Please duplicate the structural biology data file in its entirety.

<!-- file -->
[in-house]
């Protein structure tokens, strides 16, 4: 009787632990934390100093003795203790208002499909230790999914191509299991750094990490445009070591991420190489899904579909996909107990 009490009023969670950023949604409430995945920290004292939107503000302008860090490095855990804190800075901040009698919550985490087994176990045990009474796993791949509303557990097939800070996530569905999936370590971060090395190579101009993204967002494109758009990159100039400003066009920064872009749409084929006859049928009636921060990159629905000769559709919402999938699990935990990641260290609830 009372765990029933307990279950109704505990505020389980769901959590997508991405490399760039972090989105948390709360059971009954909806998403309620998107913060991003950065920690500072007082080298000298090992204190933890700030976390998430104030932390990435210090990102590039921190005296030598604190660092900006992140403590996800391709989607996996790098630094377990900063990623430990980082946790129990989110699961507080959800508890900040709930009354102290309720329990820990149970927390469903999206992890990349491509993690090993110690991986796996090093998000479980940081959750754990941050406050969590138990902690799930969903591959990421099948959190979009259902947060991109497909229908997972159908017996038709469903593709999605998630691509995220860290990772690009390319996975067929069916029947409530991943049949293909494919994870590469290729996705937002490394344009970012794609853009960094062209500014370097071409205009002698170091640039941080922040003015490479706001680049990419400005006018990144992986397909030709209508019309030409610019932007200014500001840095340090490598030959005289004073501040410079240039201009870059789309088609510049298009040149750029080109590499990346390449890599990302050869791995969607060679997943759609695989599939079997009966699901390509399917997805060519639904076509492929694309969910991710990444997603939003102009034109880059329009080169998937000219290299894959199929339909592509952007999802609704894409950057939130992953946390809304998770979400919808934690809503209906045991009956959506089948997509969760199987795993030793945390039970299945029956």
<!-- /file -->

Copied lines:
[in-house]
């Protein structure tokens, strides 16, 4: 009787632990934390100093003795203790208002499909230790999914191509299991750094990490445009070591991420190489899904579909996909107990 009490009023969670950023949604409430995945920290004292939107503000302008860090490095855990804190800075901040009698919550985490087994176990045990009474796993791949509303557990097939800070996530569905999936370590971060090395190579101009993204967002494109758009990159100039400003066009920064872009749409084929006859049928009636921060990159629905000769559709919402999938699990935990990641260290609830 009372765990029933307990279950109704505990505020389980769901959590997508991405490399760039972090989105948390709360059971009954909806998403309620998107913060991003950065920690500072007082080298000298090992204190933890700030976390998430104030932390990435210090990102590039921190005296030598604190660092900006992140403590996800391709989607996996790098630094377990900063990623430990980082946790129990989110699961507080959800508890900040709930009354102290309720329990820990149970927390469903999206992890990349491509993690090993110690991986796996090093998000479980940081959750754990941050406050969590138990902690799930969903591959990421099948959190979009259902947060991109497909229908997972159908017996038709469903593709999605998630691509995220860290990772690009390319996975067929069916029947409530991943049949293909494919994870590469290729996705937002490394344009970012794609853009960094062209500014370097071409205009002698170091640039941080922040003015490479706001680049990419400005006018990144992986397909030709209508019309030409610019932007200014500001840095340090490598030959005289004073501040410079240039201009870059789309088609510049298009040149750029080109590499990346390449890599990302050869791995969607060679997943759609695989599939079997009966699901390509399917997805060519639904076509492929694309969910991710990444997603939003102009034109880059329009080169998937000219290299894959199929339909592509952007999802609704894409950057939130992953946390809304998770979400919808934690809503209906045991009956959506089948997509969760199987795993030793945390039970299945029956």